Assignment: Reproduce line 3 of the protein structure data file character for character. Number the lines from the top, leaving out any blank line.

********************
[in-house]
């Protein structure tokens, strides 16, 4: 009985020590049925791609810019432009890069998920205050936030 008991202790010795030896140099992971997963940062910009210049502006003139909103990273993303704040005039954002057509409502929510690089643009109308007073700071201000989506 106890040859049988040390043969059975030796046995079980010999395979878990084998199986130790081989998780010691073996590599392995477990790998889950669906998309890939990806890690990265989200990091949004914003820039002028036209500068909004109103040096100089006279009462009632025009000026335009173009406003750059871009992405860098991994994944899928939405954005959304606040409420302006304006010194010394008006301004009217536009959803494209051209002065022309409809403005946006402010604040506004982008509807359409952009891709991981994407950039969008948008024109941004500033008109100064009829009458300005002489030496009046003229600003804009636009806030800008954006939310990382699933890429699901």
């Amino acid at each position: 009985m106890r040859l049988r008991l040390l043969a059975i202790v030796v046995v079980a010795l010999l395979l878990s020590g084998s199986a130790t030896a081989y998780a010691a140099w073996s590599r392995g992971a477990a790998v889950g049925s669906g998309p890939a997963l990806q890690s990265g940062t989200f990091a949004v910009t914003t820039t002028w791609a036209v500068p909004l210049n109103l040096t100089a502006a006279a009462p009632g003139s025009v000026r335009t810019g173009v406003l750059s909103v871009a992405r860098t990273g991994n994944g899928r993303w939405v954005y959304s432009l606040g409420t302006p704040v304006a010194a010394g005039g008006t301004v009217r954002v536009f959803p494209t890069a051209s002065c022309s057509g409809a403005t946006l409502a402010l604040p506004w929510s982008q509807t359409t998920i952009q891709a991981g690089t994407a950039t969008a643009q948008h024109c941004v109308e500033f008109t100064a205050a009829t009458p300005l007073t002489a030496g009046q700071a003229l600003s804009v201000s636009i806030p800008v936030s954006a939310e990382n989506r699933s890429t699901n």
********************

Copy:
């Amino acid at each position: 009985m106890r040859l049988r008991l040390l043969a059975i202790v030796v046995v079980a010795l010999l395979l878990s020590g084998s199986a130790t030896a081989y998780a010691a140099w073996s590599r392995g992971a477990a790998v889950g049925s669906g998309p890939a997963l990806q890690s990265g940062t989200f990091a949004v910009t914003t820039t002028w791609a036209v500068p909004l210049n109103l040096t100089a502006a006279a009462p009632g003139s025009v000026r335009t810019g173009v406003l750059s909103v871009a992405r860098t990273g991994n994944g899928r993303w939405v954005y959304s432009l606040g409420t302006p704040v304006a010194a010394g005039g008006t301004v009217r954002v536009f959803p494209t890069a051209s002065c022309s057509g409809a403005t946006l409502a402010l604040p506004w929510s982008q509807t359409t998920i952009q891709a991981g690089t994407a950039t969008a643009q948008h024109c941004v109308e500033f008109t100064a205050a009829t009458p300005l007073t002489a030496g009046q700071a003229l600003s804009v201000s636009i806030p800008v936030s954006a939310e990382n989506r699933s890429t699901n």